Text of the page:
Lizzie M. Holmes, “To Poverty” (1902)

To Poverty.

Poverty! Miserable curse of a plenteous earth, what horrors are conjured at your name! Shameful shadow falling like a pall over the bright glow civilization would boastfully send forth, you darken every dream of beauty and purity that mortal dares to dwell upon! You drive him to despair, you hound him to the prison door, you call forth the evil within to fight your encroachments, and you crush to earth his aspirations, his genius. Needless, hideous phantom that you are—thing created, not of nature but of men—what mystical words will banish you forever? Has the whole race lost the key to your existence? Is there no “Presto, change!” in the vocabulary of suffering humanity that will change you into something less like the fantasma of black art? You have no excuse for being! You push your ugly shadow around under the caves of palaces, beneath the richest storehouses and thru the grandest, wealthiest streets, with the audacity of Satan! You go and brood like a great bird of prey over the green, fertile fields of the farmer! You sit like a great grim specter on the hearth of the man who digs more wealth than a hundred like him can use! You are the hated but familiar acquaintance of desolate, tired, workworn women; and you make little fiends, idiots and automata of the children who should be frisking and laughing all day long in the glad sunshine. You are the most brazen-faced curse the world knows for you act as tho we wanted you and there was no such thing as proceeding without you.

You have no business here! Nature planned her arrangements with the express purpose of keeping you out of her domains. Man us strong enough to crush your wicked shadow into atoms—if he could grasp you. But you see that he does not do that. You are the evil genius called up by many methods and in so many different shapes that neither you, nor your conjurors can be seized in a firm, sure grip. You will not assume a definite form, nor tell what master summoned you, and thus you elude while you haunt and torture us all. Where you cannot creep, you send a dim, terrible resemblance of yourself—a specter that can go where it will—in the palace, in the quiet home, in the counting rooms where gold is heaped; that can drive men to deeds even you cannot evoke, that can crush love, affection, beauty and truth from the soul of man. It is the FEAR of you!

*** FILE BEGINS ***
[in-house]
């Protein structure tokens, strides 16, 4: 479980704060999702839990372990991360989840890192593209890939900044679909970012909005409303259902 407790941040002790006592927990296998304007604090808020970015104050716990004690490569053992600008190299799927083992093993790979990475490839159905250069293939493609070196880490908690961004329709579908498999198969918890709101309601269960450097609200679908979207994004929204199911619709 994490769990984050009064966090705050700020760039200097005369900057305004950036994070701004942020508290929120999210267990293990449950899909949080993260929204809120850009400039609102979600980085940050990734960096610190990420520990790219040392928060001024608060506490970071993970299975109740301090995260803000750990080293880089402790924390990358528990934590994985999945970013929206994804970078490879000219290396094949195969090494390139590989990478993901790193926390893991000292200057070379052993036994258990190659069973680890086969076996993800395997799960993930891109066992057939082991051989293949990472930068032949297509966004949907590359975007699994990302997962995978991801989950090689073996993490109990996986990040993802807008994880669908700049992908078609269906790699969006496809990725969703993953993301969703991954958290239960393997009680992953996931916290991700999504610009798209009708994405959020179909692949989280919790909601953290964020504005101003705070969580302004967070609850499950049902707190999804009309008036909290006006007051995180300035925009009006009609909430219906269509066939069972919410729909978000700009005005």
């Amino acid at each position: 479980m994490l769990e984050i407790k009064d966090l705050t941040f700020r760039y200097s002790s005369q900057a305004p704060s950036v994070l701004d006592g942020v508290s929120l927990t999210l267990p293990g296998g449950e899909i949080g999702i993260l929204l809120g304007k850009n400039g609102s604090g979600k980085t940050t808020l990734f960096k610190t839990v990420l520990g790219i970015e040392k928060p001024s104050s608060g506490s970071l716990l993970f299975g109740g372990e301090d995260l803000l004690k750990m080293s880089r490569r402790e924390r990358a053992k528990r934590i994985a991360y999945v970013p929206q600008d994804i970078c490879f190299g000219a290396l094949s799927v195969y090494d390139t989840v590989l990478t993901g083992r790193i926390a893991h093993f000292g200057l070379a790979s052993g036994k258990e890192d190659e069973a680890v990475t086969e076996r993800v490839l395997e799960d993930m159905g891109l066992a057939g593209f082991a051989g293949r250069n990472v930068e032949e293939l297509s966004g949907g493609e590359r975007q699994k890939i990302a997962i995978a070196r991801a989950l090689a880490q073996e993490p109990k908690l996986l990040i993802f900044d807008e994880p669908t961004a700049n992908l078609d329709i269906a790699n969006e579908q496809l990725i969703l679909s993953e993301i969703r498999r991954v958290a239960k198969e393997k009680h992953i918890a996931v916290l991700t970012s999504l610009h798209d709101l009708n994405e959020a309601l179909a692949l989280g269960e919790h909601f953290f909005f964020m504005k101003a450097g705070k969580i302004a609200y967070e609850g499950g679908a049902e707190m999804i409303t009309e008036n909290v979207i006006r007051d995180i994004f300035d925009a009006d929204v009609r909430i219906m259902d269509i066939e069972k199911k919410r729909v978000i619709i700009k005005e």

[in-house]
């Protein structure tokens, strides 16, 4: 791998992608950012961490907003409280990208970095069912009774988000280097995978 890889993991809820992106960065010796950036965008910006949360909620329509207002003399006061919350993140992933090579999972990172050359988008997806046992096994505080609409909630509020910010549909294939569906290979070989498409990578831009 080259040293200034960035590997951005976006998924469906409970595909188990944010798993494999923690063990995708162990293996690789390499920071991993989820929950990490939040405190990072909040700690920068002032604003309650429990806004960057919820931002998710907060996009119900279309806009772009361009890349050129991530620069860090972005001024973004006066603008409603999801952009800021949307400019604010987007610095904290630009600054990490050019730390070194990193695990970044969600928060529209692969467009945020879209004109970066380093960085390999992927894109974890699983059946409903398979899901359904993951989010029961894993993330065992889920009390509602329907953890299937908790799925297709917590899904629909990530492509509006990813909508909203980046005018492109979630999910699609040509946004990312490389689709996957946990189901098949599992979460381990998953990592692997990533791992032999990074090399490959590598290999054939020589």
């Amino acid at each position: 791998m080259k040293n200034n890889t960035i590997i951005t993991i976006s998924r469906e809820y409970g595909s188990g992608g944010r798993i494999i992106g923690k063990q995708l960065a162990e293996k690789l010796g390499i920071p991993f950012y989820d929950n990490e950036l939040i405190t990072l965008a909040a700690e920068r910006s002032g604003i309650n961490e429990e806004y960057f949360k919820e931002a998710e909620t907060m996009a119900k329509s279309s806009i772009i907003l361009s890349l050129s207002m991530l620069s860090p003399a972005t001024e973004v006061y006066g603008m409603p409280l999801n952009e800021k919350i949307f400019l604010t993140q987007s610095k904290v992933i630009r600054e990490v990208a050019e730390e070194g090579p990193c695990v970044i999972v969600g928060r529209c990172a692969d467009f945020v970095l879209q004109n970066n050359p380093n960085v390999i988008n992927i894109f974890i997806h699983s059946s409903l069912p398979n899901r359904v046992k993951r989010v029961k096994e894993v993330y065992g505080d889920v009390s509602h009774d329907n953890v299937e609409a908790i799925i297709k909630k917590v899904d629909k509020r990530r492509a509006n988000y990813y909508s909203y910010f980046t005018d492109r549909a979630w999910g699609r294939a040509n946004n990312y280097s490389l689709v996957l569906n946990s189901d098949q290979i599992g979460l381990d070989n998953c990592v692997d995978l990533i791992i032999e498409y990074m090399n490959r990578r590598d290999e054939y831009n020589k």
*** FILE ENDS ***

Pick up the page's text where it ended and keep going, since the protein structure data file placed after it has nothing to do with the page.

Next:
We spend so much time studying you, you monster! We puzzle over the problem of where you came from, and how you came, and how we can annihilate you, as we never puzzled over our schoolday problems. We devote a great deal of thought and learning to you; we analyze, pick you to pieces, turn you over and over; and some of us, seeing how inevitable you are, try to make out you are not so hideous after all, probably a blessing in disguise—always for somebody else however, never for ourselves. No individual ever gave you a welcome for himself. Oh, you are an important monster, you get notice enough—and that with your impudence, is what you want. Some of us have an idea of how you sneaked into the world, and how it is you keep your grip here so well. And we will go on until we find a way to kill you. Some believe they can conquer you in their own cases; but they only drive you away from themselves, you still exist and you torment other poor wretches all the more for exempting the few. Nothing but your utter destruction will answer, we will not be satisfied with your temporary banishment—we must have your execution! We have designs on you. Wait until we—not know you better, heavens! we know you but too well now, but until we learn all your weak points, and what pulls the strings which direct your baleful creepings. When more of mankind are awakened, your doom is sealed!